On-page SEO is the work of optimising the structure and content of your website to make it readable for Google and attract traffic. At Webamp we offer effective on-page SEO, ensuring that your website is seen in search results and receives relevant traffic that converts.
Read on to find out more about the areas of work within on-page SEO.
At Webamp we work holistically with SEO. This means that we take into account all factors that ensure that your website:
However, there is no set recipe for how you will appear in the search results and thus get visitors to your website. SEO is dynamic and therefore there is no golden recipe.
SEO is a dynamic process that requires constant attention - not least because Google is constantly changing their algorithms. That's why the requirements for search engine optimisation in 2022 are completely different from those in 2010, for example. For the same reason, a SEO subscription with Webamp is not a one-off solution - but a dynamic and proactive collaboration.
SEO is a dynamic process that requires constant attention - not least because Google is constantly changing their algorithms. That's why the requirements for search engine optimisation in 2022 are completely different from those in 2010, for example.
However, there are a number of elements that we always take into account when doing on-page search engine optimisation on your website:
Internal link building is an important part of on-page SEO - the links on your website that link to other sub-pages on your website.
Internal links increase the likelihood that Google understands what your website is about - and that allows you to get relevant traffic to your subpages. In addition, internal links also help to improve the user experience for your visitors, as it creates a "common thread" on your website.
Remember that your anchor texts are very important when we talk about internal link building. Make sure you use your keywords rather than typing and creating a link on "click here".
Read more about link building.
If a website is to be found for certain keywords, the texts on the page must of course contain the words and phrases that the target audience is searching for. This is why we always work on the basis of thorough SEO analyses when we create on-page SEO in Webamp. This ensures that the texts always contain carefully selected keywords that are relevant to the target group.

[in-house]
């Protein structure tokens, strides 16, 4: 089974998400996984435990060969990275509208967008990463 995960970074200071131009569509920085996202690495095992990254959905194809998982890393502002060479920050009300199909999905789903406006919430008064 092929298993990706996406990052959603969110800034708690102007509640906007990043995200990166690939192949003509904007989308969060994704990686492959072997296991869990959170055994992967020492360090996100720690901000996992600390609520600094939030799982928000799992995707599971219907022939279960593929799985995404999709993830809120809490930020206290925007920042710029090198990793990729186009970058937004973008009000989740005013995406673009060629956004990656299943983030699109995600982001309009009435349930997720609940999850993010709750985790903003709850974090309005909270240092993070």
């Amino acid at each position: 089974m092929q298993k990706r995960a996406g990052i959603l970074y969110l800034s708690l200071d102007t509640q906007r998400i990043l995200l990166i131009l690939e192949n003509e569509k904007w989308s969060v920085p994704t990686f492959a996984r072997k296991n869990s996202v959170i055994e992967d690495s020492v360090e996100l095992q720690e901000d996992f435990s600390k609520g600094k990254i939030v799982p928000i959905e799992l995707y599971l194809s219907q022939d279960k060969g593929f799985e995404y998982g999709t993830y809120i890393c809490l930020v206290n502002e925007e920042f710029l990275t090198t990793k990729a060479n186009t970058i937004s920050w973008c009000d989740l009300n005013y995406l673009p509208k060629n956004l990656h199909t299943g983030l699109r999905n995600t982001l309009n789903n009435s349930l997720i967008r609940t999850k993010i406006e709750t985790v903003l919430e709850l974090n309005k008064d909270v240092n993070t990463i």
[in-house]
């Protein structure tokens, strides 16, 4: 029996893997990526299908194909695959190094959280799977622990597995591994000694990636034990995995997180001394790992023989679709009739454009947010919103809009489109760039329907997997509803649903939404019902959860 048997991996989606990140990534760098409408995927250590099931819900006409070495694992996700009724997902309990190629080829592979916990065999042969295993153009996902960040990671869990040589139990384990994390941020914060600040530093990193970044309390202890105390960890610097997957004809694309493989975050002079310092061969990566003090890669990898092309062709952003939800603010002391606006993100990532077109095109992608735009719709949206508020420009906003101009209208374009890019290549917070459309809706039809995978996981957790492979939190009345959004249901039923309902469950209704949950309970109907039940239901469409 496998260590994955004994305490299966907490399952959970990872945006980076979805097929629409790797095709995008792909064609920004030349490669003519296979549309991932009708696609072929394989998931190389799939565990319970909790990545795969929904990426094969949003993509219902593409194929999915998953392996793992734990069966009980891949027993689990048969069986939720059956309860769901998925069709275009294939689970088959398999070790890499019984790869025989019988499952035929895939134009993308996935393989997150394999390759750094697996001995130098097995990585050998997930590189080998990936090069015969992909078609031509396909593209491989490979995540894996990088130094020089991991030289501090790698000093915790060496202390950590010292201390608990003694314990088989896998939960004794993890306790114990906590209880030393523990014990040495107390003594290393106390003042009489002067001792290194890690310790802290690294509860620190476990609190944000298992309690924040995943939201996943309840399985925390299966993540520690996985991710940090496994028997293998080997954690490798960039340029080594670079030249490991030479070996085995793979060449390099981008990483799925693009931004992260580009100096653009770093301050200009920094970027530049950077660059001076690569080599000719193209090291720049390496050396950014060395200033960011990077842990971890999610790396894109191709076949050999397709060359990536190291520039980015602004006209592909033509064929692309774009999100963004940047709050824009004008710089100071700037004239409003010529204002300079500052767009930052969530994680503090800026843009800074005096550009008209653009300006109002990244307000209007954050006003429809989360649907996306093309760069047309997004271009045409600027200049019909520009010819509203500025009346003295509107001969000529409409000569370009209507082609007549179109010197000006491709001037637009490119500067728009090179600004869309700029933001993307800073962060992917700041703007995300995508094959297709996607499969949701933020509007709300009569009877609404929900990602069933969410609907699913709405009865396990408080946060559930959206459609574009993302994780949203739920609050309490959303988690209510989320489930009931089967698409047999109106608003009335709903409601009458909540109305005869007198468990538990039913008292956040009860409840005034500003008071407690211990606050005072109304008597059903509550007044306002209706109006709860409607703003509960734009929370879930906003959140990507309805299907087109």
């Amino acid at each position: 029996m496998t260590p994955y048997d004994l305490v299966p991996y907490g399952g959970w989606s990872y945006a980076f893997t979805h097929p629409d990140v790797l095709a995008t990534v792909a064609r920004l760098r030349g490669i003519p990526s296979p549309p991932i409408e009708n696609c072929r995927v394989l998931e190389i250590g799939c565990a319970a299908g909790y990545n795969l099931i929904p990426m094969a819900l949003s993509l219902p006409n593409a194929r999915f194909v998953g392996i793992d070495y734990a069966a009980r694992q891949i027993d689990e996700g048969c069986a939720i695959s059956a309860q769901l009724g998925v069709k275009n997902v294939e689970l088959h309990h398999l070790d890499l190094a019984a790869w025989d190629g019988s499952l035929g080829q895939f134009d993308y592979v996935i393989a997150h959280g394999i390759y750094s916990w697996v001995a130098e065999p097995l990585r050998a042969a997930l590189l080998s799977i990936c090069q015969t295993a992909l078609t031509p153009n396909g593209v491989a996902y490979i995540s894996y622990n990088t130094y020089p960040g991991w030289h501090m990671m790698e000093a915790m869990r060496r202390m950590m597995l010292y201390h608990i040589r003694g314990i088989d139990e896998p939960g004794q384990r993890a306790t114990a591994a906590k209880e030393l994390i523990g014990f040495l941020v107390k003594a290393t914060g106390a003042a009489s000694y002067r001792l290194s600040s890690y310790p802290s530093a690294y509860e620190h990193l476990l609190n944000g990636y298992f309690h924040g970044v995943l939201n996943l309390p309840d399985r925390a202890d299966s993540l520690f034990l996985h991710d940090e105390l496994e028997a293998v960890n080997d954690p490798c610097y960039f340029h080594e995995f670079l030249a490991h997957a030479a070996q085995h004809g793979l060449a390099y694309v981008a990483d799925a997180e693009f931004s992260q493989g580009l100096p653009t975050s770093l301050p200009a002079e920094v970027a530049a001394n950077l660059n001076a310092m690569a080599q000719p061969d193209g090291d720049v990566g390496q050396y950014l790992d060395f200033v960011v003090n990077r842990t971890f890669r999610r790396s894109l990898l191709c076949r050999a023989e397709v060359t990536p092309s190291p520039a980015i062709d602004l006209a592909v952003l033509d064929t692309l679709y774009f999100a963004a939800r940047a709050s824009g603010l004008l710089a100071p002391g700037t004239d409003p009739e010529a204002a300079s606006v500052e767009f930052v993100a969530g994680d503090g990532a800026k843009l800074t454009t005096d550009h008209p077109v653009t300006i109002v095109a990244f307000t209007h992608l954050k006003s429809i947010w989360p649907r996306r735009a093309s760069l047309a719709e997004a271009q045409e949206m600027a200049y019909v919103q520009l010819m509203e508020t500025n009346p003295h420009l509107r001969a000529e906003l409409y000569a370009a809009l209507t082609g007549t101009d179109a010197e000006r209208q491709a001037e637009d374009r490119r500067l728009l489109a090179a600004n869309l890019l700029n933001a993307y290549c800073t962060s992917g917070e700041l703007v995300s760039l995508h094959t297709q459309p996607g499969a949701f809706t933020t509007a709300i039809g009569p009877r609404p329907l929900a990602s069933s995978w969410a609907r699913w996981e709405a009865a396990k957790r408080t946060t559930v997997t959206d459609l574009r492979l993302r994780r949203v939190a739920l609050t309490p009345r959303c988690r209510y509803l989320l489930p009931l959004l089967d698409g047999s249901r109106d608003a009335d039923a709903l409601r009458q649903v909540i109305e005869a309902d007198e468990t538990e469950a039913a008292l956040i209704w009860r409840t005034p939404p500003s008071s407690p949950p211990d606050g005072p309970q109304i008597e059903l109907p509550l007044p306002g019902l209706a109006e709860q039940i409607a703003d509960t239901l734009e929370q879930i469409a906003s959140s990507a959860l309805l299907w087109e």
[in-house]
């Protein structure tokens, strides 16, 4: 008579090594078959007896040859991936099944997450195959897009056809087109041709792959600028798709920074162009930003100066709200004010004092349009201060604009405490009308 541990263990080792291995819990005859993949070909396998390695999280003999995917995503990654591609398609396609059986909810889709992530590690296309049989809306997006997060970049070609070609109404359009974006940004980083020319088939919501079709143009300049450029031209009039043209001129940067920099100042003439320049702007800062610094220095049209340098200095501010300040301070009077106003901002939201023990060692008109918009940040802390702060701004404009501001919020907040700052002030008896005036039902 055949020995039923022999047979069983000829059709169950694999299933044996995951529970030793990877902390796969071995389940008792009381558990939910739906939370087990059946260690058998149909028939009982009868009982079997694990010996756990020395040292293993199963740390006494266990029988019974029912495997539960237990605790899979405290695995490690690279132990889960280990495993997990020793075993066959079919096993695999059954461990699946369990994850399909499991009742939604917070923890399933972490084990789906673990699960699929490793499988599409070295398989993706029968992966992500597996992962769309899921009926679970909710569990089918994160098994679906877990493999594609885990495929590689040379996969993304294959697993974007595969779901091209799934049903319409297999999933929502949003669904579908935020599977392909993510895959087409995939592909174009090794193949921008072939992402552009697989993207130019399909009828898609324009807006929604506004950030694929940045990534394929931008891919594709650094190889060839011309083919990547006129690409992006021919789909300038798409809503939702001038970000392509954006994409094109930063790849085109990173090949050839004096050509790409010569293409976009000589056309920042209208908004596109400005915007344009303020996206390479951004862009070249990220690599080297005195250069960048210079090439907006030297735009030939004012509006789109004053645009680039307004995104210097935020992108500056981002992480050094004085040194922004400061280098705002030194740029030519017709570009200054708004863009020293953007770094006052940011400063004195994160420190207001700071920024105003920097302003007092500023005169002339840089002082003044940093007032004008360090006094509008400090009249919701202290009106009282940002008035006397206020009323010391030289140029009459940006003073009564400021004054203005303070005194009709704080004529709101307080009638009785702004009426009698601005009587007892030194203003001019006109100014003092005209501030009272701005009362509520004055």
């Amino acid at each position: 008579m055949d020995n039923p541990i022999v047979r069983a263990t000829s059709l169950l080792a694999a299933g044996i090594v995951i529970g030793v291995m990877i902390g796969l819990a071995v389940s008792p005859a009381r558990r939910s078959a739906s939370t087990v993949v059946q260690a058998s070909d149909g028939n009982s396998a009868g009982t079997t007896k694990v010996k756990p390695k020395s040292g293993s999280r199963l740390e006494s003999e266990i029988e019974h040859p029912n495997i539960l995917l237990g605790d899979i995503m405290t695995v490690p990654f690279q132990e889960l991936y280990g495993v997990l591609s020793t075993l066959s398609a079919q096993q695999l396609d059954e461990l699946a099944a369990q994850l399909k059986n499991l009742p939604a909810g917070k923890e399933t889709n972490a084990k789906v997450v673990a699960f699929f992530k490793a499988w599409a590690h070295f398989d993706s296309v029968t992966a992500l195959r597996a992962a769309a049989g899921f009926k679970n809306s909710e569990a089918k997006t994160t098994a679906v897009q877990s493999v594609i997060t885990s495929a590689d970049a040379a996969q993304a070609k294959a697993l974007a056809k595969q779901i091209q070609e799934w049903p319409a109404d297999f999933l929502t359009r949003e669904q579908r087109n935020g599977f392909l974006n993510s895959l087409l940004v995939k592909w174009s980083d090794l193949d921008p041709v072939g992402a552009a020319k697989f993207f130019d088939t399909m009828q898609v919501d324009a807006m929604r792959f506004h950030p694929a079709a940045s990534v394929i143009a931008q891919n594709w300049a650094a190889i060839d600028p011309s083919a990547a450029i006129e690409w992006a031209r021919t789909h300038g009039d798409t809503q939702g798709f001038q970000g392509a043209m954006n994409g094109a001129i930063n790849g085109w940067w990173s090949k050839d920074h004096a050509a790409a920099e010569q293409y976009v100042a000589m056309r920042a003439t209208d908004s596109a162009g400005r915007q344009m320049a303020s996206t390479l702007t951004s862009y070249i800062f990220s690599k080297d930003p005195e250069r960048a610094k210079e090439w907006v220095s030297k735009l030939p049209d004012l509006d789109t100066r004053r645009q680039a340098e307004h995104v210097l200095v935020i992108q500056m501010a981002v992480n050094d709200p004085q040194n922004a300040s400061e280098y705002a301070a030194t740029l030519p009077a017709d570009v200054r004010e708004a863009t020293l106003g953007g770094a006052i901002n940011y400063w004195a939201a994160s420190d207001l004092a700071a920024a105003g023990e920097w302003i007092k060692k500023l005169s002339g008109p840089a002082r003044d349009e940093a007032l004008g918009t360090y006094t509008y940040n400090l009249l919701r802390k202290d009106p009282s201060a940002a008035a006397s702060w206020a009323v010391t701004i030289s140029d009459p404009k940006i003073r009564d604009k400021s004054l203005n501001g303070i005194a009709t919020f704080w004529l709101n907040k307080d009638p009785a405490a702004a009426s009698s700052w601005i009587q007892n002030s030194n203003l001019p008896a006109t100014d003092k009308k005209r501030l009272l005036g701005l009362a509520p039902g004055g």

But writing search engine friendly text isn't just about throwing a particular keyword into the text x number of times. It's just as important that the text on your website and subpages is recipient-oriented and well-written. It's no good having your landing pages missing text, or having the text contain errors.
Google loves well-written content that is relevant to visitors, and rewards websites with good copy with higher rankings. This is what is known as "content marketing". You can read more about this in my colleague's post "Why your business should write blog posts"
It is not enough that the text on your website is relevant and well written. It also needs to be easy to read and understand. We're incredibly impatient when we use the internet - and the vast majority of people skim rather than read when they're browsing.
Make sure that the texts on your website are divided into short sections and that each section has the correct headings (also called H-tags).
This makes the text easier to read for your visitors - and helps search engines in particular to find their way around your website, so that it can receive relevant traffic.
Text content is an important part of on-page SEO, but so are relevant images. The fact that there is a link between content and images gives your SEO an extra push in the right direction.
Unfortunately, Google is not (yet) smart enough to understand what an image represents. That's why we also provide the images on your website with so-called ALT tags, so that the search engine understands the context.